Held at: Historical Society of Pennsylvania [Contact Us]1300 Locust Street, Philadelphia, PA, 19107
This is a finding aid. It is a description of archival material held at the Historical Society of Pennsylvania. Unless otherwise noted, the materials described below are physically available in their reading room, and not digitally available through the web.
Overview and metadata sections
Eleanor Burroughs Morris, a descendant of Philadelphia’s second mayor, Anthony Morris (1654-1721), was born in 1881 to Effingham Buckley Morris and Ellen Douglas Burroughs of Ardmore, Pennsylvania. On October 25, 1902, she married Stacy Barcroft Lloyd Sr., president of the Philadelphia Savings Fund Society.
Mrs. Lloyd became the director of the nation’s first American Red Cross Allied Prisoners of War Food Packing Service, which opened at 30th Street and Allegheny Avenue in Philadelphia on February 1, 1943. From early 1943 through the end of the war in 1945, Lloyd supervised hundreds of mostly women volunteers as they created care packages for prisoners in war camps in Europe and Japan. Many of the volunteers were wives or mothers of prisoners of war. Working two shifts a day, six days a week, the volunteers created thousands of care packages a day that were shipped to camps that held soldiers from many different countries. In order to ensure that the men received the packages, each contained a receipt card that the recipient filled out and sent back to the American Red Cross. In the thirty or so months that the Philadelphia packing center existed, its workers sent over a million prisoner of war food packages. In recognition of her dedication to the cause, Mrs. Lloyd received the Gimbel Award for “America’s outstanding woman” in 1944.
This collection, though small in scope, is rich in details concerning the outcome of Eleanor Morris Lloyd's work overseeing the American Red Cross’s first Allied prisoners of war food packing center in Philadelphia. There is one box of manuscript material and one archival photo album. While this collection does not shed light on Lloyd’s personal life or how she became involved with the Red Cross, her personality occasionally comes out through her own notes, speeches, and correspondence. Additionally, there are numerous pictures of Mrs. Lloyd in her Red Cross uniform both in and outside of the packing center.
The box of manuscripts (Box 1) contains a mix of papers, most of which are clippings, correspondence, and materials from the Red Cross. There are both dated and undated clippings, though the undated clippings would appear to be from the same date range as the dated clippings, 1943 to 1945. Almost all of the clippings concern the Red Cross, their food packing service, and the results of their work--namely the happy soldiers who received the care packages. Mrs. Lloyd is mentioned or pictured in the articles that directly discuss Philadelphia’s food packing center. Some clippings highlight war relief more generally, as well as the plight of prisoners of war. Many of the articles are from Philadelphia newspapers, such as the Inquirer, Evening Bulletin, or Record; a few are from out-of-state newspapers.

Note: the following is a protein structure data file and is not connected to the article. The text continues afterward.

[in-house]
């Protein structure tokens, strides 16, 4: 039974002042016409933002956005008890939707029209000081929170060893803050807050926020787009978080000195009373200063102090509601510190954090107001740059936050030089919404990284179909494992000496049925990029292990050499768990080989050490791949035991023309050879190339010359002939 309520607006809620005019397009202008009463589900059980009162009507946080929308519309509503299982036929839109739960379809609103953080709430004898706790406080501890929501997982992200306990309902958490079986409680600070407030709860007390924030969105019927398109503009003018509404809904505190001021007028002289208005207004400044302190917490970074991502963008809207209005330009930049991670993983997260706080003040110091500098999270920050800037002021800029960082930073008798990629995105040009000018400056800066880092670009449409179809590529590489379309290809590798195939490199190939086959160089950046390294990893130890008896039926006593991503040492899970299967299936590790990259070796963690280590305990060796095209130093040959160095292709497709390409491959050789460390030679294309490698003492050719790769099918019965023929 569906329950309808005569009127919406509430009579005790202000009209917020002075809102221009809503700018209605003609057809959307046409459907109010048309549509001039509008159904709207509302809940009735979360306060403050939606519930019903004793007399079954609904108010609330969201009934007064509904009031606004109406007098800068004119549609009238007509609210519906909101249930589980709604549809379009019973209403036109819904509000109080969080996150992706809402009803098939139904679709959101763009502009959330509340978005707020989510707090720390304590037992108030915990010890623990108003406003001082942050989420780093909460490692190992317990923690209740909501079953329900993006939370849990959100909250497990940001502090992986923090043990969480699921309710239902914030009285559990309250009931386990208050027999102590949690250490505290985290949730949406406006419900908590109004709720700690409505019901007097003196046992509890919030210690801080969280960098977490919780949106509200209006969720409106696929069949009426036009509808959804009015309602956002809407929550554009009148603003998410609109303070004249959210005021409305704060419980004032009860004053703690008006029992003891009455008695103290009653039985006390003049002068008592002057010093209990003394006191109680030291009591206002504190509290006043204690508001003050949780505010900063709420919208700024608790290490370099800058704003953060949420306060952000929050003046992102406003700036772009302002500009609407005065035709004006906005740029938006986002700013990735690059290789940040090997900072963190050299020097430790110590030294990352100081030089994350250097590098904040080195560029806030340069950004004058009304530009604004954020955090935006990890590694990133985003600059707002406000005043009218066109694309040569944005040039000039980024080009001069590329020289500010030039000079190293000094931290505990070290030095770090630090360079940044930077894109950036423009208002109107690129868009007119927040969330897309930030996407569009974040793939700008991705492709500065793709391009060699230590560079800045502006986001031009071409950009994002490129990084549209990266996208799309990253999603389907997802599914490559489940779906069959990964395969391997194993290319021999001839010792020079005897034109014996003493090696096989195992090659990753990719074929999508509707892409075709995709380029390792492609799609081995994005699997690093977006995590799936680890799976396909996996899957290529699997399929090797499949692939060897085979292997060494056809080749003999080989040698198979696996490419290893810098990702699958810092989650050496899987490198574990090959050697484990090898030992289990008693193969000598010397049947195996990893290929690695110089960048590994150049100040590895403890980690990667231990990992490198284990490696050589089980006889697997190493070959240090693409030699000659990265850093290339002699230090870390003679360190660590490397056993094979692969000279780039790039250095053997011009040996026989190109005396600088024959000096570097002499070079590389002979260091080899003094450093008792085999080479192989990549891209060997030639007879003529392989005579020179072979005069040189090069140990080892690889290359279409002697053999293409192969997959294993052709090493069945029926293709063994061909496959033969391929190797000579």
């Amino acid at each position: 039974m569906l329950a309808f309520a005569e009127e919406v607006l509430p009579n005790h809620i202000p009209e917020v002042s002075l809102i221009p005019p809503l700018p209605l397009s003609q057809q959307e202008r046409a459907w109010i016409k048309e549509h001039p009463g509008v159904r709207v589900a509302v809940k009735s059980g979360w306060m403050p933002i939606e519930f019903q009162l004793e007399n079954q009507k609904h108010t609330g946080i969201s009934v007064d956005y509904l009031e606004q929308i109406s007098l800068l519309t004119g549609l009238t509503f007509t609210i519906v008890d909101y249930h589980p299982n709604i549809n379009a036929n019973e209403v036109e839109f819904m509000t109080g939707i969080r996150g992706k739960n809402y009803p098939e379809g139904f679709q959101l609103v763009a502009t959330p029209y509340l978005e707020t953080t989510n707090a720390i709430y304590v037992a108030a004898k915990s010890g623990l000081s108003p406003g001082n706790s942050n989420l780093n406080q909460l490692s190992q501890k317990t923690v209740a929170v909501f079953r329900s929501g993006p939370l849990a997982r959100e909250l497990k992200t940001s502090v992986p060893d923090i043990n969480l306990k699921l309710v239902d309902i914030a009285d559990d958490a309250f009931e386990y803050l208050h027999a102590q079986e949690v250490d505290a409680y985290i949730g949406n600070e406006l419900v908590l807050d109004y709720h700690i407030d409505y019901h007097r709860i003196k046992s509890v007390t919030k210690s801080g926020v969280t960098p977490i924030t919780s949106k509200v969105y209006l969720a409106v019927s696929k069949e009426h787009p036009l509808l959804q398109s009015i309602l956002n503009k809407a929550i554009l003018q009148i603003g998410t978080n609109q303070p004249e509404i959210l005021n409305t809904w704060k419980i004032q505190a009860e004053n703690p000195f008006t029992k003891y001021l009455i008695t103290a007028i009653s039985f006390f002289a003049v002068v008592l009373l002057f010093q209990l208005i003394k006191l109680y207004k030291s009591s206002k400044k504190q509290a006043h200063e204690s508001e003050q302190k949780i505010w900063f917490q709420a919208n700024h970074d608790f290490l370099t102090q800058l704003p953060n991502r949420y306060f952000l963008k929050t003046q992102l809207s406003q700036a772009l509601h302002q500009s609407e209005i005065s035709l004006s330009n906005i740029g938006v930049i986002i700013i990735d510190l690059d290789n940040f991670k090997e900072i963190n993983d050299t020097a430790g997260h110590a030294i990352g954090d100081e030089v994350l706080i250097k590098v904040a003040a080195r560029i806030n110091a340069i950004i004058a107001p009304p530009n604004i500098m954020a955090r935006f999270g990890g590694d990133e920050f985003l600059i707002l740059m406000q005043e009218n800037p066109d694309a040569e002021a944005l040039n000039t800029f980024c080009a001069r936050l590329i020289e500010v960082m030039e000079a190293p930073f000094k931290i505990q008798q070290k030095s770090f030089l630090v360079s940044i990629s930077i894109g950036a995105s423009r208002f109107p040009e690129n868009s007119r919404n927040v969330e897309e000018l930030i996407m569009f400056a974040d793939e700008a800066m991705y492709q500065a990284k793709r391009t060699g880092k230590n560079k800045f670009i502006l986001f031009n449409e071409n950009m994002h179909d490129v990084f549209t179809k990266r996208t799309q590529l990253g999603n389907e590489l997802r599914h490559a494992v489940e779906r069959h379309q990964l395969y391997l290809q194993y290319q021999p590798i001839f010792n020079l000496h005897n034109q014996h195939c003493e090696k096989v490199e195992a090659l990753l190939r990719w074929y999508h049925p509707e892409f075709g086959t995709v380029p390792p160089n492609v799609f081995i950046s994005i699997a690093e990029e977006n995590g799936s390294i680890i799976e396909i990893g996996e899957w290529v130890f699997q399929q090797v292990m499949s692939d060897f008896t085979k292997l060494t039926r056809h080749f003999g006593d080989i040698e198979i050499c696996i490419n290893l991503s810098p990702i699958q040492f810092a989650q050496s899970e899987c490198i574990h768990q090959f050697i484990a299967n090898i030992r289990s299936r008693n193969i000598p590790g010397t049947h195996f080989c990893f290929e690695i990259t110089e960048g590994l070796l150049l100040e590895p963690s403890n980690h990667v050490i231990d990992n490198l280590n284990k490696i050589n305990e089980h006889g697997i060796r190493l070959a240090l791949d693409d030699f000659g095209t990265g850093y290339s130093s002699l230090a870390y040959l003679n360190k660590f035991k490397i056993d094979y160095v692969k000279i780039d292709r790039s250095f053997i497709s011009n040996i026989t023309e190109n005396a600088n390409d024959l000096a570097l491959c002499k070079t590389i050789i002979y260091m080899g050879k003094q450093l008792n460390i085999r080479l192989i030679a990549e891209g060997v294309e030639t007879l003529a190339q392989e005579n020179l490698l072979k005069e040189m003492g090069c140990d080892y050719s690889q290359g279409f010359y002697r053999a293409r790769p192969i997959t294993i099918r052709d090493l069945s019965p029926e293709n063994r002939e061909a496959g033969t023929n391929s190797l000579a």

There is one folder of Mrs. Lloyd's correspondence (Box 1, Folder 10) that contains a mix of incoming and outgoing letters regarding the food packing service. Almost all the correspondence is business oriented, though there are a couple of personal notes from family members of overseas prisoners thanking Mrs. Lloyd for the Red Cross’s services, as well as a few incoming telegrams from friends. Among the business letters is a note of thanks from Red Cross chairman Basil O’Conner, general letters from the Southeastern Chapter of the Red Cross War Fund, and copies of outgoing appeal letters from Mrs. Lloyd to prospective volunteers.
The folder of notes for speeches and radio transcripts (Box 1, Folder 11) is notable because these materials contain Mrs. Lloyd’s own words on the food packing service and its importance to both the local and national war relief efforts. Some of her notes contain information on war camps and the prisoners that were held in them. The radio transcripts contain Mrs. Lloyd’s generous promotions of the Red Cross and the food packing service.
Further information on the food packing service and other Red Cross programs can be found in Box 1, Folder 15, which contains numerous brochures, newsletters, handouts, and advertisements from the height of World War II. In addition to the prisoner of war care packages, there are brochures on the history of the Red Cross, Information booklets on the War Fund, and newsletters highlighting current events and war relief efforts.
While Box 1 contains a few photographs, all of the photos found loose in the collection have been re-housed in Box 2, an archival photo album. Among the assortment of photograph are pictures of Mrs. Lloyd, food packing volunteers on the assembly line and at rest, the food packing center’s building at 30th Street and Allegheny Avenue, and the rations that went into each package. There are also various photographs from overseas of prisoners in camps and Red Cross facilities. Most of the photos are from news services and some contain typed descriptions on paper pasted to the backs of the photos. There are also thirteen smaller photos that look like personal snapshots and contain candid images of Red Cross workers and volunteers.
Gift of Morris Lloyd, 2010.
Accession number 2010.069.
- American Red Cross. Allied Prisoners of War Food Packing Service.
- American Red Cross. Military/Social Services.
- Historical Society of Pennsylvania
- Finding Aid Author
- Finding aid prepared by Cary Majewicz
- Finding Aid Date
- ; 2010.
- Processing made possible by a generous donation from Morris Lloyd.
- Access Restrictions
The collection is open for research.